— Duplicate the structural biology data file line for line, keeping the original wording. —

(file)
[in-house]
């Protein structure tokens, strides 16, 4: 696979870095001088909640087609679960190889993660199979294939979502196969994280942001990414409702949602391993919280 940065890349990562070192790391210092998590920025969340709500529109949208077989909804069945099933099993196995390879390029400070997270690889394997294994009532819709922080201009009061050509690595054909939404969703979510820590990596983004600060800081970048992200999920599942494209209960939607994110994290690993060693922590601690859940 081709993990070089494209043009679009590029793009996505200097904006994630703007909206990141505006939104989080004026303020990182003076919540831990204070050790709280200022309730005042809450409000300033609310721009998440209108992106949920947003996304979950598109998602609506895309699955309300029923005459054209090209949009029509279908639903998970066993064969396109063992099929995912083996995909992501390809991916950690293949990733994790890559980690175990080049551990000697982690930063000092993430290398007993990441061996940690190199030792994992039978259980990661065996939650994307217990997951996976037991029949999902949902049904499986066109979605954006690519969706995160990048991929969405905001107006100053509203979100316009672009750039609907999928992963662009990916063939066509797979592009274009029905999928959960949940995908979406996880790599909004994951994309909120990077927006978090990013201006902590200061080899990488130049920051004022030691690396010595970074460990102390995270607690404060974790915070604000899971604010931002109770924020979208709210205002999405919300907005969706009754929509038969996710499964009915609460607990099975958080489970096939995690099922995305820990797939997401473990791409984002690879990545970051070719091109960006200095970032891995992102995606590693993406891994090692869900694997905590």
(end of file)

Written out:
[in-house]
């Protein structure tokens, strides 16, 4: 696979870095001088909640087609679960190889993660199979294939979502196969994280942001990414409702949602391993919280 940065890349990562070192790391210092998590920025969340709500529109949208077989909804069945099933099993196995390879390029400070997270690889394997294994009532819709922080201009009061050509690595054909939404969703979510820590990596983004600060800081970048992200999920599942494209209960939607994110994290690993060693922590601690859940 081709993990070089494209043009679009590029793009996505200097904006994630703007909206990141505006939104989080004026303020990182003076919540831990204070050790709280200022309730005042809450409000300033609310721009998440209108992106949920947003996304979950598109998602609506895309699955309300029923005459054209090209949009029509279908639903998970066993064969396109063992099929995912083996995909992501390809991916950690293949990733994790890559980690175990080049551990000697982690930063000092993430290398007993990441061996940690190199030792994992039978259980990661065996939650994307217990997951996976037991029949999902949902049904499986066109979605954006690519969706995160990048991929969405905001107006100053509203979100316009672009750039609907999928992963662009990916063939066509797979592009274009029905999928959960949940995908979406996880790599909004994951994309909120990077927006978090990013201006902590200061080899990488130049920051004022030691690396010595970074460990102390995270607690404060974790915070604000899971604010931002109770924020979208709210205002999405919300907005969706009754929509038969996710499964009915609460607990099975958080489970096939995690099922995305820990797939997401473990791409984002690879990545970051070719091109960006200095970032891995992102995606590693993406891994090692869900694997905590």